Automation is a huge part of audio production. It makes work easier because it allows us to control specific things automatically.
Back in the day, audio production relied on the use of tape which was pretty much a harder way of producing.
Every control pretty much had to be handled by hand, by the engineer.
Today, we are more privileged with digital audio workstations that allow and give us unlimited options when it comes to automation.
This post will discuss volume automation and its importance because most people ask me so many questions about this topic.
With that said, is volume automation important?
Volume automation is important because it allows you to control the volume level of specific sections in a vocal without altering other sections. Controlling dynamics with compression alone can be tricky especially if there are tricky spots in a vocal that need specific handling like maybe a specific word or part of a word that needs a volume cut or boost.
Volume automation is certainly an invaluable tool and one of the perks that come with digital audio production.
People that know how to use it well, utilize it to make their job easier and to allow for more controlled compression.
The easiest, most accessible method to control volume dynamics in a track is through the using an automation technique called volume level automation.
Volume automation gives you a very close look into the dynamics of your vocals…its a process that will require you to guide the volume fader louder and softer as needed in order to smooth out the apparent sound level produced by a track at any given time.
In most modern digital mixing platforms, this can be done by either recording your manual real-time motions of the volume level fader for a particular track…which is recorded as an automation clip with specified recorded instructions to move the volume fader at certain points.
The second way volume automation is used is by drawing in the instructions for the fader motion in a special volume level automation lane or clip that is associated with the track of interest.
They both produce can produce great results, you should stick with the method that you find the easiest and most convenient.
When you record vocals or an instrument into your DAW, you’re able to see the waveform, more notably the louder and quieter parts. Volume automation can be applied easily in such situations to the various regions that could use a volume boost or volume reduction.
However, not all sounds are the same.
And its always possible that certain sounds might come across loud even if they appear to have small waveforms, while other sounds may have large waveforms and produce relatively quiet sounding results.
Therefore its always wise to take time to listen to the entire song or entire vocal in order to know the appropriate points at which volume automation can be used. Rather than simply using your eyes to determine what areas need evening out.
So always take time to listen to the vocal first…
If you put in the time and effort to do this, you will be able to make a very nice, clear, even presentation of sound for each track, which can then all be leveled balanced relative to each other for a well blended natural sounding mix.
Downsides to volume automation
Like any other tool in the digital realm, volume automation has some downsides.
I’m going to discuss a few of these.
The first obvious thing that we have to address is that you can’t just start messing with volume automation if you’ve never done it before.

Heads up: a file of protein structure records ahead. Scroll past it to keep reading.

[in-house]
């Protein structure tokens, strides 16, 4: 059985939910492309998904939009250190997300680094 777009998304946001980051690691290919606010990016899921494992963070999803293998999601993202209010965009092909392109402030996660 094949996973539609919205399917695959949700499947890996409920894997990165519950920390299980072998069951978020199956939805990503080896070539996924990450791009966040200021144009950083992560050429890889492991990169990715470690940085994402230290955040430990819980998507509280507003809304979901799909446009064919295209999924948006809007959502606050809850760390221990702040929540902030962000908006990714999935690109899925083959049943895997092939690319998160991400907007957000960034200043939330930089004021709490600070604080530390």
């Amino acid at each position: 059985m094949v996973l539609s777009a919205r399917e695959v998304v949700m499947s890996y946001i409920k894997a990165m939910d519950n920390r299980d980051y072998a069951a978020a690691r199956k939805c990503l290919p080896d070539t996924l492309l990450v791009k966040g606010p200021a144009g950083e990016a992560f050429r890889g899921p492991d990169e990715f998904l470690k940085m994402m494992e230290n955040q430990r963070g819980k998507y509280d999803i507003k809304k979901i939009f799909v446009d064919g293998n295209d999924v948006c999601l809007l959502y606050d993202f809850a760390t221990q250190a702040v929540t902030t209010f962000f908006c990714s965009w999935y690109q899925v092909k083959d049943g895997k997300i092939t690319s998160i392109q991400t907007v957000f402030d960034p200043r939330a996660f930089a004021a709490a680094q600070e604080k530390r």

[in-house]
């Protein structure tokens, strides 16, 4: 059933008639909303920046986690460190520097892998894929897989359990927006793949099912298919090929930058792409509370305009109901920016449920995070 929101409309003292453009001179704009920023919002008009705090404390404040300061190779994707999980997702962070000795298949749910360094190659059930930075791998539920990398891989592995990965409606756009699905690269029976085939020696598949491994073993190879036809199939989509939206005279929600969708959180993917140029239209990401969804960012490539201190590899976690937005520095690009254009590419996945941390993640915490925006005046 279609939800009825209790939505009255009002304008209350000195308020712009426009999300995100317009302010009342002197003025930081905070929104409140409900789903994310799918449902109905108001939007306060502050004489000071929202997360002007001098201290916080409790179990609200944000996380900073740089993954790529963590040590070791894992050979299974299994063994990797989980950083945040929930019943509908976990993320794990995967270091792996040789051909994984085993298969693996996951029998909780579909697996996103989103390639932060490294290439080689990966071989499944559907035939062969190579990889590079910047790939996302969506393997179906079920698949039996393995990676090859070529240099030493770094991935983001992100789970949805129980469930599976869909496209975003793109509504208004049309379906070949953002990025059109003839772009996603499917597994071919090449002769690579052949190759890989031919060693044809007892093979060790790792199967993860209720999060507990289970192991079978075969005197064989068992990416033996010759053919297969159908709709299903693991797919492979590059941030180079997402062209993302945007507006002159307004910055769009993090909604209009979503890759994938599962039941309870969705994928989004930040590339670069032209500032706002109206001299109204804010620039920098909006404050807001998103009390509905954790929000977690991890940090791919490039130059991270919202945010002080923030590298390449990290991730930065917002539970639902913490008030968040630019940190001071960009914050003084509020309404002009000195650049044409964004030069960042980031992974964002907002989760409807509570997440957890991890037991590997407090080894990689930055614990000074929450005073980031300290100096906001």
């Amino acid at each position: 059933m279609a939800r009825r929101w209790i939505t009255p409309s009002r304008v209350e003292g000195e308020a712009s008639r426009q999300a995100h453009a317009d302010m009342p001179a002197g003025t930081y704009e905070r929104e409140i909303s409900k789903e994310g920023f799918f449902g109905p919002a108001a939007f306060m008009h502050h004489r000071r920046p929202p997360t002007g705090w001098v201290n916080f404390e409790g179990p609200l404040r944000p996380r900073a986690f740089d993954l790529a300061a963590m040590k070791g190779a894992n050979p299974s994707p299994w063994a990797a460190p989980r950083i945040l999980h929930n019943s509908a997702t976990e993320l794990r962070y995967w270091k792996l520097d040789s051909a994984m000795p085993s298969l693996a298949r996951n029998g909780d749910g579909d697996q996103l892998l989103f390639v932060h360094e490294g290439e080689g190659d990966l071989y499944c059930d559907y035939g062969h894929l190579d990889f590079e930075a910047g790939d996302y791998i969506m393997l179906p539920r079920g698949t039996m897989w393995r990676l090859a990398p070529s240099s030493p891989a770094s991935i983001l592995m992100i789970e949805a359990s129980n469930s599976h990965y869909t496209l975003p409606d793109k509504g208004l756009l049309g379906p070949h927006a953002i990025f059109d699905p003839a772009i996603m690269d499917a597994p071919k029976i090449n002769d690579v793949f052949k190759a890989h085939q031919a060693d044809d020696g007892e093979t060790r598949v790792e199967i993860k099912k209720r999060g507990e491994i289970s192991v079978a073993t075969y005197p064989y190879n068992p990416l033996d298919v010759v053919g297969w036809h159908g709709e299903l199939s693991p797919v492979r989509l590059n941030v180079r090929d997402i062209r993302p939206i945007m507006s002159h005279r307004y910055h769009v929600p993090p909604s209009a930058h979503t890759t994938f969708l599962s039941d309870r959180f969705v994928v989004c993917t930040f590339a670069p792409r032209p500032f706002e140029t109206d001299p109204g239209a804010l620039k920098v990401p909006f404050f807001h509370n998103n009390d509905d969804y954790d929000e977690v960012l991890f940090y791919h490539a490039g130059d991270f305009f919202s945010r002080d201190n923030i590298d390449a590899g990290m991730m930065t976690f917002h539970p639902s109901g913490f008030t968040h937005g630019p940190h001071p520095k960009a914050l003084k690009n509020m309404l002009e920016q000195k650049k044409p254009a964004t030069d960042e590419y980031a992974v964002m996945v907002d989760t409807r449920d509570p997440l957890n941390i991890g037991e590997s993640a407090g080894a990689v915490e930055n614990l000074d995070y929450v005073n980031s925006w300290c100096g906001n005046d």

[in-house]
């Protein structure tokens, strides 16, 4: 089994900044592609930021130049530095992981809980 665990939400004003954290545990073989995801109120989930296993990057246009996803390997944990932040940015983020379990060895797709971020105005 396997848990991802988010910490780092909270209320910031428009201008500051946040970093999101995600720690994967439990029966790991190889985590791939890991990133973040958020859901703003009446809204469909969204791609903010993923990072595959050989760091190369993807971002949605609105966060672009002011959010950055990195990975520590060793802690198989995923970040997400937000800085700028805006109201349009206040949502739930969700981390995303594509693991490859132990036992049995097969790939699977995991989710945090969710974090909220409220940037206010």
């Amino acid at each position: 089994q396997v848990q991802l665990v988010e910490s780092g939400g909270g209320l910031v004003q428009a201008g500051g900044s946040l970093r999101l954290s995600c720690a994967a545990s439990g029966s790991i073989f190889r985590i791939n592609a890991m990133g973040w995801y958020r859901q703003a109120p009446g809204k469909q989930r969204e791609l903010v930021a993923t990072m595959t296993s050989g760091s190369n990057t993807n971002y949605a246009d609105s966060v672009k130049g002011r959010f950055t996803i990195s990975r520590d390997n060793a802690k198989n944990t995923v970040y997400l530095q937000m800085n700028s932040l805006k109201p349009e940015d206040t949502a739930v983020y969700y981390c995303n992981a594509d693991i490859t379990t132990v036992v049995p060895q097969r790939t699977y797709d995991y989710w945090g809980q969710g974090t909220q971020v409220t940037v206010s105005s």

Because this could end badly and could simply waste your time.
To properly work with volume automation you need to know how to use it and you need some experience behind you because it’s not something easy.
While being a greatly effective tool this is one of the downsides of volume automation.
People that are used to relying on compressors can find it difficult to switch and jump to volume automation.
Can be cumbersome
Automation is great and works very well in audio production. There are various kinds of automation that you can do to affect various parameters.
If you have worked with automation before then you know that it is cumbersome and not an easy job to carry out.
For example, music production… the way people record is different and the way people sound is different.
This means applying volume automation to some vocals may be easy while applying it to other vocals may be difficult and cumbersome.
A person with a dramatic vocal dynamic range will give you a lot to deal with when using automation.
Unless you’re very skilled using automation.
This may be difficult.
Many tracks are a problem
In situations where you have to deal with a lot of tracks in a session, using volume automation can be both cumbersome and time consuming than simply using compression.
Lets face it, not all recording sessions are the same and people record differently.
In sessions where you have over 20 tracks, going per track to apply volume automation can be difficult and a waste of time.
This is one of the downsides to using volume automation.
Unless you have the time and patience to listen to each and every track, decide what parts need volume automation and start to work it in…it can feel a lot of work.
Not all DAW’s are great with volume automation
I’ve spent so much time recording and mixing vocals in different DAWs and one conclusion I’ve come to is that not all DAWs are good for automation.
Therefore, if you only possess the working knowledge of how to use one DAW it can be difficult to use volume automation if the DAW isn’t for lack of a better term “Automation friendly”.
For example, FL Studio requires some work when working with automation. If you don’t have experience working with it, using automation can be difficult.
But then again, it all comes down to preference.